So you have a Senior Leadership vacancy and now you’re wondering how you are going to fill it in these times where the statistics tell us that this will become an increasingly difficult challenge:
- There are currently c.25,000 schools – and growing.
- There is a recruitment and retention issue in all UK schools to some extent. The NCSL review of the school leadership landscape (Earley et al, 2012) showed that around a third of all Headteachers are aged 55+, and it is known that 50% of all 55 year old Headteachers will go on to take early retirement over the following 4 years. Moreover the same report shows that a combination of demographic pressures and a declining pool of middle leaders attracted to headship means that there is not always an obvious pipeline of leaders to replace this cohort. This is compounded by an apparent blockage at deputy head level – the number of such posts have reduced and there is little turnover as deputy leaders rule themselves out of aspiring to headship since schools have become that much more complex to lead and manage with workload and accountability pressures.
- At teacher level, the number of entrants to training has fallen by 17% since 2009 and was 7% below requirement this academic year (Ofsted annual report 2013/14), against a backdrop of increasing pupil numbers – around 900,000 extra anticipated by 2023 nationwide (DfE, 2014, National Pupil projections: trends in pupil numbers).
- There is a key problem of attrition too amongst qualified teachers and still a predominantly female workforce (88% of 30-39 year olds teachers were female in primary and 64% at secondary level) also being affected by maternity absence etc. This means that almost all geographical regions are reporting difficulty in attracting a good field of candidates for teaching posts, even more so with known shortage subjects like English and STEM.
- As recently reported in the news, the Government is determined that failing schools will be quickly moved towards Academy status and senior leadership changes will be inevitable.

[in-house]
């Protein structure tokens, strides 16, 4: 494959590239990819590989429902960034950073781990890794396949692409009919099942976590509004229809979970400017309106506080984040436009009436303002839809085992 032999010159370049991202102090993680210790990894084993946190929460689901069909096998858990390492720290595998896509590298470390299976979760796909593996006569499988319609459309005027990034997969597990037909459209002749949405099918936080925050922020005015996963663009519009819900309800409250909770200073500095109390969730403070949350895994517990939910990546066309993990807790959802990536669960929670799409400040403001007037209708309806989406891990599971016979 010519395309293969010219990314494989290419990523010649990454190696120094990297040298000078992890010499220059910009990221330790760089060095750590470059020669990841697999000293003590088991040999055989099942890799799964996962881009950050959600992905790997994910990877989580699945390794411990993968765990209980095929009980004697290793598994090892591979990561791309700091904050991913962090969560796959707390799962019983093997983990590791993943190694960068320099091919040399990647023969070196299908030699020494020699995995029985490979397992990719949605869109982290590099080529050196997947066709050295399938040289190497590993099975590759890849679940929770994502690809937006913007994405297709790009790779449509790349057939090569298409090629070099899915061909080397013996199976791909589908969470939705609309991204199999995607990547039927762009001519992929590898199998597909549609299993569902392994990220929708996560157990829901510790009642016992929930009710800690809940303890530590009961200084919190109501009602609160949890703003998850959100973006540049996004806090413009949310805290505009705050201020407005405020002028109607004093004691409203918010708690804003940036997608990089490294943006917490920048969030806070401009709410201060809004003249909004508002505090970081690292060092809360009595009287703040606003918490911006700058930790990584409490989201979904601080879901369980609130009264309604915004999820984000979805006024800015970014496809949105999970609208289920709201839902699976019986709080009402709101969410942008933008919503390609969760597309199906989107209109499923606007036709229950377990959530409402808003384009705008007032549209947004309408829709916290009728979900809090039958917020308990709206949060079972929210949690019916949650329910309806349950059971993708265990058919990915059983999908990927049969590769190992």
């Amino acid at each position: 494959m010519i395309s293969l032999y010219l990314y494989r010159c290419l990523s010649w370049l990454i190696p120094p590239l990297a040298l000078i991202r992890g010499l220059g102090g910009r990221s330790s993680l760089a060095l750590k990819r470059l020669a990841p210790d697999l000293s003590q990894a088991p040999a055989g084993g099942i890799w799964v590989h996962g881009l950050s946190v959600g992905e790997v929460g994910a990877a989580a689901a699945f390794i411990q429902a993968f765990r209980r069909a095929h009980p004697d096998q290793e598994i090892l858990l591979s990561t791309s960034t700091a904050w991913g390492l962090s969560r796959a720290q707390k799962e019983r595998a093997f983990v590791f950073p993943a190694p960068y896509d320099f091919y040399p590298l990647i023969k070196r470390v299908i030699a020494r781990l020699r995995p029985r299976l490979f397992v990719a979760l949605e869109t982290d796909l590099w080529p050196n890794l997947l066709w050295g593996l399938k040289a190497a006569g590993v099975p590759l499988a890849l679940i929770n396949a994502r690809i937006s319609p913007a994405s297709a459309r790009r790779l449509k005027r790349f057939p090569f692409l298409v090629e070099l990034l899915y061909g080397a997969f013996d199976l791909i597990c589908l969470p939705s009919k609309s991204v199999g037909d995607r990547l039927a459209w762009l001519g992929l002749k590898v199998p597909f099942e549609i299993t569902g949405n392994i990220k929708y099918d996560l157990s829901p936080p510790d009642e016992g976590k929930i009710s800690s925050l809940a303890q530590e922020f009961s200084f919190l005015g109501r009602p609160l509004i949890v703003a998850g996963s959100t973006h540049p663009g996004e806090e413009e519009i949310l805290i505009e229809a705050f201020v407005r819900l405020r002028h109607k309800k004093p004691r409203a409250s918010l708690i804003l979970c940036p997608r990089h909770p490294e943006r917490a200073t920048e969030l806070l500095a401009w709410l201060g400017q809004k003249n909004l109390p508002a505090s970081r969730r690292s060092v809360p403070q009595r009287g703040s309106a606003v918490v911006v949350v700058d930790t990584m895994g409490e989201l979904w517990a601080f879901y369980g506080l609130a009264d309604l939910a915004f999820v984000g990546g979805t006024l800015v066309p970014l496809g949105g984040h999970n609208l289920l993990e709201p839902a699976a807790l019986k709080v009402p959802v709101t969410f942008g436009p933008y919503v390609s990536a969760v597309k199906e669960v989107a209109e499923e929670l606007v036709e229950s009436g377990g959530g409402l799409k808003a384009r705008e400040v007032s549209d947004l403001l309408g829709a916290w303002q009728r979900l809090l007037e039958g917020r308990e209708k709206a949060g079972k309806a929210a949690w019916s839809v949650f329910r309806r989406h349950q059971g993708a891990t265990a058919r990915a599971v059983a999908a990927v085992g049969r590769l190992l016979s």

Hence, all areas are having to give attention to more strategic, innovative and long-term approaches to the recruitment and retention of staff.
Since the market for quality candidates is becoming increasingly competitive, and given the time and energy most schools are having to devote to the recruitment of key personnel it is more important than ever to ensure your offer is attractive. This is NOT about the salary necessarily: good candidates really need to be sold your vacancy and your organisation and to feel wanted, not just in the first stages of the process but throughout the entire process. They are, after all, an increasingly rare resource and as such, want to feel any application they submit will be valued and nurtured – you need to flirt a little and COURT YOUR CANDIDATES.
As recruiters of senior leaders, there are a number of things we have learned about just what it takes to find the ideal leader to the specification we have been given – that’s almost the easy part. More of a challenge is how to gain their interest in the first instance, nurture that interest and take them through the process in a way that emanates professionalism and gives them a real sense of being special. This may seem more akin to a courtship than a recruitment process, but if you want to get them on that first ‘date’, the interview, then this is exactly what is required. After all, there are plenty of suitors – your counterparts in other schools. So how do you secure your ideal match in education?
What makes you attractive to them? – be absolutely clear about what you are offering and the sort of person you need before taking any action and definitely before committing anything to print – you can’t go back on what you’ve said without looking unprofessional.
Think about what is good, and not so good about your school, job, area etc. – a challenge can attract someone just as much as the benefits and its important this information is available at the start to avoid any surprises.
First contact – needs to be impressive, honest and interesting. Be specific about the role and its responsibilities, clear about your schools requirements, sell the benefits of working for your school or educational establishment but don’t ‘flower it up’ so that it is unrealistic, your candidate will soon spot the fantasy from the fiction. If you are inviting school visits, make sure whoever is conducting the tour, understands the importance of the impression they make. We all have imperfections which if you ever get into a close relationship will come to light at some point, so you may as well own up to them now, your honesty is more likely to be admired than admonished.